11. LG? Ah, OK, fair enough. If that's what he meant, it makes a lot of sense to me, though I'm not sure between LG and RG for Ford. Ah, you did mean that. Sorry. Makes sense then. I don't see anyone talking about Nsekhe at RT. I think they might just keep him. Roc City Roller posted a list of FAs. That's where our next RT will likely come from, if it's not Nsekhe, IMO. I've always like Bulaga. Bulaga's last contract was a 5 year deal for $33.75 mill. If they like him, that's a kind of deal the Bills might consider.
  12. Watching film doesn't require a guru. It's really pretty easy to tell what's going on. The tough part of watching film is putting in the time. If you're going to watch every play, as Joe does, you will end up spending an awful lot of time. And if you're going to watch every snap for every player, the time requirement becomes massive. And no, you can't understand what a guy was supposed to do on every single play. Occasionally it's not clear. For example, when a DL runs free between two unengaged OLs and gets a sack, whose fault was it? Which guy had the assignment. You don't know. But those situations don't come up all that often. Mostly it's easy to see, because though you don't have the play or the assignment, you have the benefit of hindsight. Right around 90% of plays are really pretty easy to understand with that hindsight. If you're not sure, you need to not blame anyone, and that is the way that PFF, Joe B., and any film-watcher worth his salt operates.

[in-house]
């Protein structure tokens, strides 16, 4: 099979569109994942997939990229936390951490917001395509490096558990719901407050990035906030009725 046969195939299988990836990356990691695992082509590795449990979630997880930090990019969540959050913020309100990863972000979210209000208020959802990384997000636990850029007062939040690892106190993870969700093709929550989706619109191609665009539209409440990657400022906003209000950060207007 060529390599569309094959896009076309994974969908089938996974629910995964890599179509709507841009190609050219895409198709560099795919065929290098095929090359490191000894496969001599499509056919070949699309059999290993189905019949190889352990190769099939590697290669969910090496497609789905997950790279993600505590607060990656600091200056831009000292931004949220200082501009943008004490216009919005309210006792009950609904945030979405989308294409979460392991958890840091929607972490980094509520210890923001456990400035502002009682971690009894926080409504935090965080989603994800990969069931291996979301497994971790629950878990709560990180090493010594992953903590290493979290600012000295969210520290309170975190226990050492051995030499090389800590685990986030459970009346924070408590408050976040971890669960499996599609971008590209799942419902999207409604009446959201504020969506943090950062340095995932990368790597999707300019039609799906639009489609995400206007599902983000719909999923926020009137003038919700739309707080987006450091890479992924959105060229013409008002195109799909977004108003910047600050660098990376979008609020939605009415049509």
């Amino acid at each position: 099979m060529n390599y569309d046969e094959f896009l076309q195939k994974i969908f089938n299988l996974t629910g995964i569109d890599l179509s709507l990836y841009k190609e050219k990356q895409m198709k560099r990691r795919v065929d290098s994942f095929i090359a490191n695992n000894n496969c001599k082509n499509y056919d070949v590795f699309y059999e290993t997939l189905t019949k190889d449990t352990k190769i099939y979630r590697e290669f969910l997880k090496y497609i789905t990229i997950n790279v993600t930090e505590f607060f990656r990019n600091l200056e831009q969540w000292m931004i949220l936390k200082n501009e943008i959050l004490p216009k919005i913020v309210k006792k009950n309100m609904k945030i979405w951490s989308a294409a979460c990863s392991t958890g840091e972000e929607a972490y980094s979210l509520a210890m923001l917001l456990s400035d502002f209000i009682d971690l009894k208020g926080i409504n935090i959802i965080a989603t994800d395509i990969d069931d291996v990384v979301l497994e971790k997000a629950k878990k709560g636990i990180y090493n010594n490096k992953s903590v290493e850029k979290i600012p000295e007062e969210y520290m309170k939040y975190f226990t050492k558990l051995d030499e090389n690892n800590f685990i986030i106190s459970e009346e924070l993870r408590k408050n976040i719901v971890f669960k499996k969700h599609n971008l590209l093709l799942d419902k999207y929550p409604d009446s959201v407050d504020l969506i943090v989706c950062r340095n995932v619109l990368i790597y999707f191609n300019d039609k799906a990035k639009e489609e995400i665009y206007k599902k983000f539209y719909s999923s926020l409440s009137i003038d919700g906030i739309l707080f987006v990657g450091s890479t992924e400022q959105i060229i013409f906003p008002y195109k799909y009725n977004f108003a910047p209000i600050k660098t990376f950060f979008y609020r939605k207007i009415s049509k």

13. Ford to LT is the part of that that makes no sense. He hasn't got the mobility for RT, much less LT. We've got no problem at LT anyway. There's a guy there doing a good job. Expect Ford to be either at guard or maybe at RT if we can't get anyone better (Nsekhe?).